The coronavirus pandemic has had a devastating effect on the nation’s economy, with half of Chicago households surveyed in a recent poll reporting they’re facing serious financial problems because of it. More than half of Black and Latino families surveyed said they were particularly hard-hit.
That’s according to a new poll, published Wednesday, by NPR, the Robert Wood Johnson Foundation and the Harvard T.H. Chan School of Public Health. The poll, which was conducted from July 1 through Aug. 3, received responses from more than 3,400 people in four major U.S. cities, including 529 adults living in Chicago.
During the pandemic, many Chicagoans have experienced job or wage losses, which has made it difficult to make ends meet.
As a result, more than 1 in 3 Chicagoans report using up all or most of their savings, according to the poll. Still, many have fallen behind in rent and mortgage payments, with 1 in 4 Chicagoans reportedly having trouble paying their rent or mortgages. And about 20% of people reported skipping or delaying major bill payments to ensure everyone had food to eat.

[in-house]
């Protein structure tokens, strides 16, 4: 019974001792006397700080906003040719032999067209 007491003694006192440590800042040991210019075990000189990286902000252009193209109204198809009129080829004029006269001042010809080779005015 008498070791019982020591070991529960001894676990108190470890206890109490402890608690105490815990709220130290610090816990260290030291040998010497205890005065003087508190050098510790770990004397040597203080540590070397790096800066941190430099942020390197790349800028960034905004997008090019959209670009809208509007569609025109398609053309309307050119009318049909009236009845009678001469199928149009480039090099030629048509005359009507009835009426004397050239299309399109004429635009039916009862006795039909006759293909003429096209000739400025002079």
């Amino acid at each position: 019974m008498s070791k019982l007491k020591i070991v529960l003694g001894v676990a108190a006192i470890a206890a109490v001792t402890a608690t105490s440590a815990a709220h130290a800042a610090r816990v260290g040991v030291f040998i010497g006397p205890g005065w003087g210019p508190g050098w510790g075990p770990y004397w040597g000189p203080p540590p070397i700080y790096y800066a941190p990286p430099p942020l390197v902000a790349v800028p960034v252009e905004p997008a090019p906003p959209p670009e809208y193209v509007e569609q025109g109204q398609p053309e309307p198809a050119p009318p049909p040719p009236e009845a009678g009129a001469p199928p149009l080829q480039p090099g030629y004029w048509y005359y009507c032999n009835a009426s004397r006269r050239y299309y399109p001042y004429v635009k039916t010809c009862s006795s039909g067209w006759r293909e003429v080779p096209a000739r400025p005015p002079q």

Many of the financial problems are concentrated among Black and Latino families in Chicago, with the poll finding that 69% of Black households and 63% of Latino households reported having serious financial problems. That can also be said for 59% of households with an annual income below $100,000, according to the poll.
Chicago reflects a larger trend in this poll, which found that more than half of the surveyed households in New York City, Houston and Los Angeles also said they faced financial problems due to the pandemic. Likewise, more than half of Black and Latino households in each surveyed city were reported serious financial problems since the start of the coronavirus outbreak.
Read the full report below: